Aug 11, 2018 - 09:28 PM
Despite popular belief, the cover letter is still very much alive, especially in the world of academia. According to Inside Hired ED, the cover letter is the most important part of an aspiring academic's application as it is the first thing the search committee sees. More than that, however, it gives the hiring committee a good idea of who you are as a person and teacher.
Though a resume outlines your work history and skill sets, it does not help to showcase your teaching philosophy, moral character, or other soft skills that academic institutions value. It serves as your way of telling the search committee why you—a recent graduate—are more qualified than, say, another candidate who put in five years at Yale.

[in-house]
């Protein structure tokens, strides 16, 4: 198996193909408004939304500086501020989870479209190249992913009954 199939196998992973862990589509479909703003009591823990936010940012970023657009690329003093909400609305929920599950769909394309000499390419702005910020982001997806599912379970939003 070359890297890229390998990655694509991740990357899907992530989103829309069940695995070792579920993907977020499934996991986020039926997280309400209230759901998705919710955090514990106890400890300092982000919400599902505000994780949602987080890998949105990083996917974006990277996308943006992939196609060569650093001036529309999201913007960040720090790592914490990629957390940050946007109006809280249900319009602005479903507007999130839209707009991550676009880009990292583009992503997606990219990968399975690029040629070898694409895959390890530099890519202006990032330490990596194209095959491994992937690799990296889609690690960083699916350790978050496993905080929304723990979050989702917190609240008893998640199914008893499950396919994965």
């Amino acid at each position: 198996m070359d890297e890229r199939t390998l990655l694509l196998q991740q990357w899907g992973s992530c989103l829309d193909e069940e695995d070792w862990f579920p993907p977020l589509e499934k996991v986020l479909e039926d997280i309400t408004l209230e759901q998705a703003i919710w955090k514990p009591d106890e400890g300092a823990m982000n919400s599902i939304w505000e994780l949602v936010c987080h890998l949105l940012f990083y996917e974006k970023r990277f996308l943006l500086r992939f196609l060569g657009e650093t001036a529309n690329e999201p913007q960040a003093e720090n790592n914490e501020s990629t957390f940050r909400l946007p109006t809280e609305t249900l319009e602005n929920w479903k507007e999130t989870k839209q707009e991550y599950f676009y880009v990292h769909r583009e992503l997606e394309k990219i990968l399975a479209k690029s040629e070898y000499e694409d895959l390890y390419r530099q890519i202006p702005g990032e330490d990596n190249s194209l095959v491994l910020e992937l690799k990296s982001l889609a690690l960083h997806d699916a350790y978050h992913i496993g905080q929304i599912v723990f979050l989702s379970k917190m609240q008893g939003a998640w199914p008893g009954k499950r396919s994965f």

Your cover letter should be no more than two pages long but not less than one. The tone should be professional, as the search committee wants a colleague and not another student to look after.
Whether you're a recent graduate or a veteran teacher looking for a new position, you may wonder if faculty members still expect to see cover letters in job applications for academia. In short the answer is yes, in academia, the cover letter is not dead.